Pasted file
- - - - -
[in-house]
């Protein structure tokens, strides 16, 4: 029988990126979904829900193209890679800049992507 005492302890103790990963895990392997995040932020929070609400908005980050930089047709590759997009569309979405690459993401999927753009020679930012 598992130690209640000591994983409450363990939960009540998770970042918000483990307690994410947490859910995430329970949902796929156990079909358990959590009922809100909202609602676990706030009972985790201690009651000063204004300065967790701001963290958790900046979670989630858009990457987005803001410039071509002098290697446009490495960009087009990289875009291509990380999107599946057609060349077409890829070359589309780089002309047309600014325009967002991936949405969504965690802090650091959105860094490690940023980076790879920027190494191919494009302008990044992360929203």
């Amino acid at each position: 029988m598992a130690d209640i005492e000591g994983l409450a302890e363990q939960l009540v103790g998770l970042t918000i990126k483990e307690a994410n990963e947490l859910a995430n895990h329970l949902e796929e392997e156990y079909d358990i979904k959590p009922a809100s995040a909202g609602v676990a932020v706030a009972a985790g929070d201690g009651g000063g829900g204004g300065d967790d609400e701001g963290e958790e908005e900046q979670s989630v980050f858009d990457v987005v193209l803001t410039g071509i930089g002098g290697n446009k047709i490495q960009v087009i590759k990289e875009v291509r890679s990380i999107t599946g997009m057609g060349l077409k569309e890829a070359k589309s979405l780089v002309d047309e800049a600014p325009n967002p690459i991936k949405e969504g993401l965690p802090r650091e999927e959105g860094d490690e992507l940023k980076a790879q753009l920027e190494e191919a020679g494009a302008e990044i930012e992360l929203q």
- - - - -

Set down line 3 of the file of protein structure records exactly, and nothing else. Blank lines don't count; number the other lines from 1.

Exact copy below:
């Amino acid at each position: 029988m598992a130690d209640i005492e000591g994983l409450a302890e363990q939960l009540v103790g998770l970042t918000i990126k483990e307690a994410n990963e947490l859910a995430n895990h329970l949902e796929e392997e156990y079909d358990i979904k959590p009922a809100s995040a909202g609602v676990a932020v706030a009972a985790g929070d201690g009651g000063g829900g204004g300065d967790d609400e701001g963290e958790e908005e900046q979670s989630v980050f858009d990457v987005v193209l803001t410039g071509i930089g002098g290697n446009k047709i490495q960009v087009i590759k990289e875009v291509r890679s990380i999107t599946g997009m057609g060349l077409k569309e890829a070359k589309s979405l780089v002309d047309e800049a600014p325009n967002p690459i991936k949405e969504g993401l965690p802090r650091e999927e959105g860094d490690e992507l940023k980076a790879q753009l920027e190494e191919a020679g494009a302008e990044i930012e992360l929203q």